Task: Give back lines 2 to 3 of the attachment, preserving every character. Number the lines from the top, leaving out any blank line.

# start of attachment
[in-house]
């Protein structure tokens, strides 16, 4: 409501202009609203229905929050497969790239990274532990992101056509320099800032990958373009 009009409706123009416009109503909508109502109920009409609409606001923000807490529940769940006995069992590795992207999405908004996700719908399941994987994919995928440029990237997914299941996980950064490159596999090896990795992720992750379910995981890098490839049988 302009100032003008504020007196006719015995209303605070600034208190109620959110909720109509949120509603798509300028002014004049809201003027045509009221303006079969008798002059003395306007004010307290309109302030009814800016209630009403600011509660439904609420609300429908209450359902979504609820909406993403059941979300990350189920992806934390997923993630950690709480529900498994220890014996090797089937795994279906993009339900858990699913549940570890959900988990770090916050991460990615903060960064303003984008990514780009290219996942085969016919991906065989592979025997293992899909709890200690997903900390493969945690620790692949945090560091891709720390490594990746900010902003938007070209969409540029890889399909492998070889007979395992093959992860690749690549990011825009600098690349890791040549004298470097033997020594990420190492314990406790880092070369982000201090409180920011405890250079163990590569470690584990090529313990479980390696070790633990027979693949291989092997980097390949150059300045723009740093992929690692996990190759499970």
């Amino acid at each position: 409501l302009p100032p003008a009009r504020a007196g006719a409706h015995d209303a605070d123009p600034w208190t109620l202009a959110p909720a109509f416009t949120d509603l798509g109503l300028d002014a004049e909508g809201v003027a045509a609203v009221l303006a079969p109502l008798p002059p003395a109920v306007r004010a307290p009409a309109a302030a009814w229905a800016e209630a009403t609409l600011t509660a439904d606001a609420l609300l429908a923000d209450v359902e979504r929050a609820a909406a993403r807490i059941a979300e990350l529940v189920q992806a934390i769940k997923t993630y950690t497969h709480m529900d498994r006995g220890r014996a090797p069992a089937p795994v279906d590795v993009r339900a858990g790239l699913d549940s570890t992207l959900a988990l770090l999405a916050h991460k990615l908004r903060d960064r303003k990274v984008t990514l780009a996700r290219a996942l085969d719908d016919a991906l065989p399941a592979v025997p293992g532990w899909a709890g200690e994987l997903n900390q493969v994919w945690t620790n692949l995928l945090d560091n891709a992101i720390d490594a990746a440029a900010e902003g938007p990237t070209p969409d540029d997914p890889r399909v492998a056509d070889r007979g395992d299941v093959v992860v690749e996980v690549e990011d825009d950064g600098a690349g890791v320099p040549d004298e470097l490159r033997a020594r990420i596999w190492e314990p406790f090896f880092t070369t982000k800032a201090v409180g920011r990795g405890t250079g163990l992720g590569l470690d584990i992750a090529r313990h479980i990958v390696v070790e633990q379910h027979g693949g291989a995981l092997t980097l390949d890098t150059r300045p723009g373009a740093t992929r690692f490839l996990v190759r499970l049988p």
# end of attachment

């Protein structure tokens, strides 16, 4: 409501202009609203229905929050497969790239990274532990992101056509320099800032990958373009 009009409706123009416009109503909508109502109920009409609409606001923000807490529940769940006995069992590795992207999405908004996700719908399941994987994919995928440029990237997914299941996980950064490159596999090896990795992720992750379910995981890098490839049988 302009100032003008504020007196006719015995209303605070600034208190109620959110909720109509949120509603798509300028002014004049809201003027045509009221303006079969008798002059003395306007004010307290309109302030009814800016209630009403600011509660439904609420609300429908209450359902979504609820909406993403059941979300990350189920992806934390997923993630950690709480529900498994220890014996090797089937795994279906993009339900858990699913549940570890959900988990770090916050991460990615903060960064303003984008990514780009290219996942085969016919991906065989592979025997293992899909709890200690997903900390493969945690620790692949945090560091891709720390490594990746900010902003938007070209969409540029890889399909492998070889007979395992093959992860690749690549990011825009600098690349890791040549004298470097033997020594990420190492314990406790880092070369982000201090409180920011405890250079163990590569470690584990090529313990479980390696070790633990027979693949291989092997980097390949150059300045723009740093992929690692996990190759499970």
């Amino acid at each position: 409501l302009p100032p003008a009009r504020a007196g006719a409706h015995d209303a605070d123009p600034w208190t109620l202009a959110p909720a109509f416009t949120d509603l798509g109503l300028d002014a004049e909508g809201v003027a045509a609203v009221l303006a079969p109502l008798p002059p003395a109920v306007r004010a307290p009409a309109a302030a009814w229905a800016e209630a009403t609409l600011t509660a439904d606001a609420l609300l429908a923000d209450v359902e979504r929050a609820a909406a993403r807490i059941a979300e990350l529940v189920q992806a934390i769940k997923t993630y950690t497969h709480m529900d498994r006995g220890r014996a090797p069992a089937p795994v279906d590795v993009r339900a858990g790239l699913d549940s570890t992207l959900a988990l770090l999405a916050h991460k990615l908004r903060d960064r303003k990274v984008t990514l780009a996700r290219a996942l085969d719908d016919a991906l065989p399941a592979v025997p293992g532990w899909a709890g200690e994987l997903n900390q493969v994919w945690t620790n692949l995928l945090d560091n891709a992101i720390d490594a990746a440029a900010e902003g938007p990237t070209p969409d540029d997914p890889r399909v492998a056509d070889r007979g395992d299941v093959v992860v690749e996980v690549e990011d825009d950064g600098a690349g890791v320099p040549d004298e470097l490159r033997a020594r990420i596999w190492e314990p406790f090896f880092t070369t982000k800032a201090v409180g920011r990795g405890t250079g163990l992720g590569l470690d584990i992750a090529r313990h479980i990958v390696v070790e633990q379910h027979g693949g291989a995981l092997t980097l390949d890098t150059r300045p723009g373009a740093t992929r690692f490839l996990v190759r499970l049988p």